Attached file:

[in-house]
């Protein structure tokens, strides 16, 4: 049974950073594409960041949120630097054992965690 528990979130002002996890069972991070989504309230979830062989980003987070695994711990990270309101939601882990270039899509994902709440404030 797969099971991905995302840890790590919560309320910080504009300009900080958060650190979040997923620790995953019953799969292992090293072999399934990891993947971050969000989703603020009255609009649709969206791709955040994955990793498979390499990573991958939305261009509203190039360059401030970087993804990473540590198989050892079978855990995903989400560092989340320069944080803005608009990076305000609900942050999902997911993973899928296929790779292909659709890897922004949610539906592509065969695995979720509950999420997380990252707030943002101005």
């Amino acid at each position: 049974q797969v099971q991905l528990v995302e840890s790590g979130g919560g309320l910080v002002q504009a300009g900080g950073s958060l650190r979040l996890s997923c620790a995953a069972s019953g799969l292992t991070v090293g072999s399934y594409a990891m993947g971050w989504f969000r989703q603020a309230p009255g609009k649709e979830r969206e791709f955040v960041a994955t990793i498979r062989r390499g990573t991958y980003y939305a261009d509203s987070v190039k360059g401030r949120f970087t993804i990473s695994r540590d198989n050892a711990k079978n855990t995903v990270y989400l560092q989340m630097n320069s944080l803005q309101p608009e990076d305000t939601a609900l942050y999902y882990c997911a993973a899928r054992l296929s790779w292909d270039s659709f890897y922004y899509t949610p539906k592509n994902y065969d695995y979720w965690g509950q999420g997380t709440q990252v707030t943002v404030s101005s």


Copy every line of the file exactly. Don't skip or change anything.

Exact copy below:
[in-house]
């Protein structure tokens, strides 16, 4: 049974950073594409960041949120630097054992965690 528990979130002002996890069972991070989504309230979830062989980003987070695994711990990270309101939601882990270039899509994902709440404030 797969099971991905995302840890790590919560309320910080504009300009900080958060650190979040997923620790995953019953799969292992090293072999399934990891993947971050969000989703603020009255609009649709969206791709955040994955990793498979390499990573991958939305261009509203190039360059401030970087993804990473540590198989050892079978855990995903989400560092989340320069944080803005608009990076305000609900942050999902997911993973899928296929790779292909659709890897922004949610539906592509065969695995979720509950999420997380990252707030943002101005």
């Amino acid at each position: 049974q797969v099971q991905l528990v995302e840890s790590g979130g919560g309320l910080v002002q504009a300009g900080g950073s958060l650190r979040l996890s997923c620790a995953a069972s019953g799969l292992t991070v090293g072999s399934y594409a990891m993947g971050w989504f969000r989703q603020a309230p009255g609009k649709e979830r969206e791709f955040v960041a994955t990793i498979r062989r390499g990573t991958y980003y939305a261009d509203s987070v190039k360059g401030r949120f970087t993804i990473s695994r540590d198989n050892a711990k079978n855990t995903v990270y989400l560092q989340m630097n320069s944080l803005q309101p608009e990076d305000t939601a609900l942050y999902y882990c997911a993973a899928r054992l296929s790779w292909d270039s659709f890897y922004y899509t949610p539906k592509n994902y065969d695995y979720w965690g509950q999420g997380t709440q990252v707030t943002v404030s101005s």